Surfin': QSLing Those Radio Memories
At the conclusion of a radio contact, the final courtesy is the QSL card. So, to conclude the recent run of Surfin's dealing with radio memories, it seems apropos to look at the QSL cards.
I recently inherited a shoebox full of QSL cards from the 1930s, '40s and '50s. It provided a mini-education in Amateur Radio history, and also revealed that there was an active ham who lived just five houses down the street from my parent's home where I spent my youth and early years as a ham. I recognized the name on the QSL as the maternal grandfather of one of my pals from back then, but I assume he pulled the big switch before my time because I never saw any evidence (antennas) that a ham was active five doors down.
After perusing my box of antique ephemera, I wondered if the QSLs had any value, so I entered "QSL" in the eBay search engine and checked the listing for completed auctions. The results shocked me!
A 1940 QSL from Kansu Province, China, recently went to the highest of seven bidders for $1225. A 1938 QSL from Howland Island went for $777. Those were exceptional, but the other completed auctions were not too shabby either, ranging in final bids of $28 to $179. Like I said, I was shocked.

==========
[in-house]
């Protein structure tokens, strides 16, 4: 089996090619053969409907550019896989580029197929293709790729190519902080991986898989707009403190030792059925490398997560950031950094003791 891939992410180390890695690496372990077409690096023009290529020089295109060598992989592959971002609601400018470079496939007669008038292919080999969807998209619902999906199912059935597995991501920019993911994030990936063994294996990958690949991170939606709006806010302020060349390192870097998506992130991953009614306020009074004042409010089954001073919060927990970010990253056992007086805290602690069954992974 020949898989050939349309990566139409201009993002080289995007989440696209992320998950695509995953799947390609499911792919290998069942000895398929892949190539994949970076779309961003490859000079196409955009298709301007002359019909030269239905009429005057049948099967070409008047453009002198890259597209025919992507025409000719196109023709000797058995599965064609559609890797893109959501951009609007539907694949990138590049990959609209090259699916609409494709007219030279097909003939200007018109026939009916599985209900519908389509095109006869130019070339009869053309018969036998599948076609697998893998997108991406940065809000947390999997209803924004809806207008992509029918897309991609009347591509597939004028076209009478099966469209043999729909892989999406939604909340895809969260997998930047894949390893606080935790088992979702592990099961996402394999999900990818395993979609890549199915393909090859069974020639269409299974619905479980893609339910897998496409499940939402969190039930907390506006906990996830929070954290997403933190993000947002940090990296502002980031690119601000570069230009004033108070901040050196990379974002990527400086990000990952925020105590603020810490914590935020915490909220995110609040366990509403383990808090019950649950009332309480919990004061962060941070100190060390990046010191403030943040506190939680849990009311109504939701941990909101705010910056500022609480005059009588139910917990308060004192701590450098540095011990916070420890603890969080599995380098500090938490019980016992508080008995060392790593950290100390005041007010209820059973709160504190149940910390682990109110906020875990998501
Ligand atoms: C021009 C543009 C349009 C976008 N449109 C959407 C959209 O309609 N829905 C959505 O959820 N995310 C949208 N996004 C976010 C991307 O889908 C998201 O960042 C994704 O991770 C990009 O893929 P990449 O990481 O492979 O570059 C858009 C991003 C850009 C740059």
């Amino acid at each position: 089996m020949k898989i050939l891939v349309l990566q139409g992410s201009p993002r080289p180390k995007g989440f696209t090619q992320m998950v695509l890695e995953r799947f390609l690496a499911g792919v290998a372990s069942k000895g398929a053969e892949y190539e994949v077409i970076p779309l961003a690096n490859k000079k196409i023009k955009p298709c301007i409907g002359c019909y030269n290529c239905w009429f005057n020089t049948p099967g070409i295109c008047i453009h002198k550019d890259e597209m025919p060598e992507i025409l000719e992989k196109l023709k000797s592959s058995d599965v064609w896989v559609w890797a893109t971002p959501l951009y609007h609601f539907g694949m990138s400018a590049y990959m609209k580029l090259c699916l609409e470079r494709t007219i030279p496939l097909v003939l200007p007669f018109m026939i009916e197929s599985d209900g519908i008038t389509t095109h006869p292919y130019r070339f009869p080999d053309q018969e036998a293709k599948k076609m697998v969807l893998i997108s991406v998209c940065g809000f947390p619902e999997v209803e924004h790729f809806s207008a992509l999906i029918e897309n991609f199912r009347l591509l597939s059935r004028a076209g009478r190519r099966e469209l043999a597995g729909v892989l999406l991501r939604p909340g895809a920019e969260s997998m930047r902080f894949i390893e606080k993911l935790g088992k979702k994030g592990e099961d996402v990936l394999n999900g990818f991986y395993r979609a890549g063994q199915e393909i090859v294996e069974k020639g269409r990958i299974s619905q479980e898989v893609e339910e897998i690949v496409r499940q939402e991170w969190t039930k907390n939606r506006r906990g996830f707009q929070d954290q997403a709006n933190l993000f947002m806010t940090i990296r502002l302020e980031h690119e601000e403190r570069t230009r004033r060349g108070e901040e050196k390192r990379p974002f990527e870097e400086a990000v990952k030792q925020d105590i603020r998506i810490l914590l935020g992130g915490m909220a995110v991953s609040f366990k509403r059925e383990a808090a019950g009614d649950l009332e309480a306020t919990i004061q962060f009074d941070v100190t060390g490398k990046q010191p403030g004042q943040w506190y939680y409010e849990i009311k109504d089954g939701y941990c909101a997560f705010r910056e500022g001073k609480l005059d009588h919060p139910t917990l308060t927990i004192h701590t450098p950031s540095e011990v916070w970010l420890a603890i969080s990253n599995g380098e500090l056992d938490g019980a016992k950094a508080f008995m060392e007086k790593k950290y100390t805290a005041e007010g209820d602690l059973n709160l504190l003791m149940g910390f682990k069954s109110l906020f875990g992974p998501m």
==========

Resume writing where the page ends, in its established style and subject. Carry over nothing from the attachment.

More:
I wondered who was responsible for all this, and after a little Web searching, I found the Who invented the QSL card? Web page of the QSL Collection Web site. The article considers the roots of the QSL card and concludes that 8VX of Buffalo, New York, issued the first QSL in 1916.
QSL cards are on display throughout the Internet. Visit the K8CX QSL Card Gallery that includes my favorite ham radio QSL cards -- QSLs from ARRL Deleted DXCC Entities. Also be sure to check out Old QSL Cards from Bob Green, W8JYZ, that I featured in a Surfin' column earlier this year.
In the broadcast spectrum, there is the SWL QSL Card Museum featuring QSLs from 234 countries and 904 unique shortwave stations. Also, there is the QSL Card Gallery of the Medium Wave Circle Gallery displaying 130 QSL cards from medium wave stations throughout the world, including a bunch of stateside AM radio stations.
Until next time, keep on surfin'!
Editor's note: Stan Horzepa, WA1LOU, still wishes he was listening with his Hallicrafters S200 receiver. To communicate with Stan, send him e-mail or add comments to his blog. By the way, every installment of Surfin' is indexed here, so go look it up.
Stan Horzepa, WA1LOU